Electrocardiography Brain Teaser

Intermittent Bachmann's Bundle (BB) Block; An Interatrial Conduction Defect (IACD) Associated with Both Sinus and Dome Dart Left Atrial (LA) P Wave; Sinoatrial Block (S-A Block)

The Journal of The Hoffman Heart September 2000
by James J. Purcell, MD

Special updates to this article:
"A Proposed Mechanism for the Formation of the “Dome-Dart” Left Atrial (LA) P Wave"  
The Rapunzel Solution: On the Formation of the Dome-Dart Left Atrial P-wave

Sinus P waves such as P1, P6, P7 and P19-P21 are 0.16 seconds in duration with an IACD manifesting two negative deflections in V1 separated by 0.08 seconds and a terminal negative deflection in Leads 2, 3, and aVF. The latter is due to retrograde activation of the LA (RALA)(1,2,3) and was something that could not have occurred unless there was either a total block(2) or a significantly greater degree of conduction delay in the path to the high left atrium(4), (BB), than there was in the path to the low LA, the part of the LA normally depolarized last(4). P11 and P22, which share the same contour in V1 and which occur at the expected time of the next sinus P wave are probably sinus P waves. These have almost the same contour in V1 for the first 0.08 seconds as sinus P waves that have RALA (because this represents mainly RA depolarization in P11 and P22). P11 and P22 are, however, shorter measuring 0.10 seconds because of the absence of RALA resulting from capture of the high LA via BB. Supporting this idea of normal conduction in BB in P22 is the increase in amplitude of the P wave in Leads 2 and 3 in P22 compared to P waves with RALA in these same leads in the preceding few beats and from the fact that P22 comes at the expected time of the next sinus node depolarization. Therfore, P22 is a sinus Pwave.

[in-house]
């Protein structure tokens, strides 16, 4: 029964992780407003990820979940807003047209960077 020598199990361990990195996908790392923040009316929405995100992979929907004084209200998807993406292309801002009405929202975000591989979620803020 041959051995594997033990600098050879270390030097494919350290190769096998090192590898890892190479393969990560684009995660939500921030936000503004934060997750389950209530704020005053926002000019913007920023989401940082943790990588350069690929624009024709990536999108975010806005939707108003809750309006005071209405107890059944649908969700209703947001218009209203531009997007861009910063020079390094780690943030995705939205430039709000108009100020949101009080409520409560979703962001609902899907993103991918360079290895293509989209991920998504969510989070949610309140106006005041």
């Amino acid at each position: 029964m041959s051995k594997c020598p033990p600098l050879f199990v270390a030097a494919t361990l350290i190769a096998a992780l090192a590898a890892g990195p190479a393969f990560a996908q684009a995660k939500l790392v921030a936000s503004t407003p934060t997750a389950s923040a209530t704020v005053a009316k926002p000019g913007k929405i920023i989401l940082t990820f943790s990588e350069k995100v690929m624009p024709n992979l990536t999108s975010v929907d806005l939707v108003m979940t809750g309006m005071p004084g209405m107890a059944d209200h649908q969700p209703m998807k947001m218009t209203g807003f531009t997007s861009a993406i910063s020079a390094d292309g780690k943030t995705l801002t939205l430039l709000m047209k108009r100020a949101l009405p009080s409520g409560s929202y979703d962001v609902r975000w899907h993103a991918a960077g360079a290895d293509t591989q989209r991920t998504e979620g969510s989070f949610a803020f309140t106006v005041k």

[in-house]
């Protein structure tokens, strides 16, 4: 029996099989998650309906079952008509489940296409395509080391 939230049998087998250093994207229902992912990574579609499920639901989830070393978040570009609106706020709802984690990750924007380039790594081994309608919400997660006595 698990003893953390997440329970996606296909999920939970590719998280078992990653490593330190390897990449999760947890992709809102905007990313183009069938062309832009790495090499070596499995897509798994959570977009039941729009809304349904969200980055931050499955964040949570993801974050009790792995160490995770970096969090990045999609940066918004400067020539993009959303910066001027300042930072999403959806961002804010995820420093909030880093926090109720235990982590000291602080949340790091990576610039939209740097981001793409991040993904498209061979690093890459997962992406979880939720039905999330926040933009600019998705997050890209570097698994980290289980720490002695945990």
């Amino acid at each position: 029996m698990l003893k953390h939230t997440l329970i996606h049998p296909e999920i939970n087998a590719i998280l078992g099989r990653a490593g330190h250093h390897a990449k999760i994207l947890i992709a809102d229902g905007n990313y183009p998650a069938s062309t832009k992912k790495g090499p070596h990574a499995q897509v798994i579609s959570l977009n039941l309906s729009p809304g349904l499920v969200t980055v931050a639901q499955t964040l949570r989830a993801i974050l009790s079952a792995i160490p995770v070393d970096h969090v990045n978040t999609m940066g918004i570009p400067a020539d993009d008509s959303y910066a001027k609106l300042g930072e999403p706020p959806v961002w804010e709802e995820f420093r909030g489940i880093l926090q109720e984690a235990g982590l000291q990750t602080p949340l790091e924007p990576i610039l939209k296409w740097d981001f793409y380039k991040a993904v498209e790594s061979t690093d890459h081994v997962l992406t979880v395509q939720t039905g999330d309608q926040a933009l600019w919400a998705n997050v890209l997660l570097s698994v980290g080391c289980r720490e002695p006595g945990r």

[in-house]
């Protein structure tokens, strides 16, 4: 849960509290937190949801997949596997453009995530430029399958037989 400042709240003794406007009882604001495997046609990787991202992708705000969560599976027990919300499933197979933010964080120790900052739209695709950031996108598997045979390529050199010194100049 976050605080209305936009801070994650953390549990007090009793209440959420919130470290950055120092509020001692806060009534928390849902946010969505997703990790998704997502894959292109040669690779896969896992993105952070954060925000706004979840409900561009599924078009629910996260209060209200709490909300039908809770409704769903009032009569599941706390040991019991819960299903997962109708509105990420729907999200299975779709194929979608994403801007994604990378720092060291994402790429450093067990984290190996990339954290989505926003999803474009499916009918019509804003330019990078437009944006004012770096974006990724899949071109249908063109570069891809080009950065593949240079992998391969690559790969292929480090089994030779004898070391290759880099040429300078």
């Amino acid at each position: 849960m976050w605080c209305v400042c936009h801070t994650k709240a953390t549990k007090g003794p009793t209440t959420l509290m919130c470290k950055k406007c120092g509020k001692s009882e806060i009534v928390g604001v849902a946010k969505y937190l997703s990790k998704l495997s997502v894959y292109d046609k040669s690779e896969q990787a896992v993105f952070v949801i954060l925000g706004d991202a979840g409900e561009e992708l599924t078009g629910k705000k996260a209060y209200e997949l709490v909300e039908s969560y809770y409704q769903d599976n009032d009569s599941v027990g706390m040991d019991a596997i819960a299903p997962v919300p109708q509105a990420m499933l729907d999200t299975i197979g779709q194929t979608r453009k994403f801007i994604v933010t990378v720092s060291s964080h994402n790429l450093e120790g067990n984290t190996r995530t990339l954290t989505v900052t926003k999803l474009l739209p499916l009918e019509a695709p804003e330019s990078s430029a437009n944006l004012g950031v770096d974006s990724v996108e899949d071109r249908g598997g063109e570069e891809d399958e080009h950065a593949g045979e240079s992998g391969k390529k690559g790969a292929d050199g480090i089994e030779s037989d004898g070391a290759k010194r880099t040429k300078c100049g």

Since the second atrium in the atrial conduction sequence starts to be depolarized at the interatrial septum the direction of conduction through this atrial chamber can therefore be used to determine on which side of the interatrial septum the second atrium lies. The small upright deflection seen in Lead I in P19-P21 coincident with the nadir of the RALA indicates right-to-left depolarization of the LA during RALA, confirming situs solitus.  

P4 and P12 have in addition to the dome dart configuration, which is considered definitive for an LA origin(6,7), an IACD with P4 being about 0.14 seconds. Confirmation that P2, P3, and P4 are LA P wave comes from the negative deflections in Lead 1 coincident with the peaks of the dart part of those P waves indicating a left-to-right depolarization of the RA, because in this case which is without a significant intra-atrial conduction delay(3) as can be seen from the normal duration of P22 but which is situs solitus left-to-right conduction through the entire second atrium in the atrial depolarization sequence identifies the latter chamber as the RA and the rhythm as left atrial.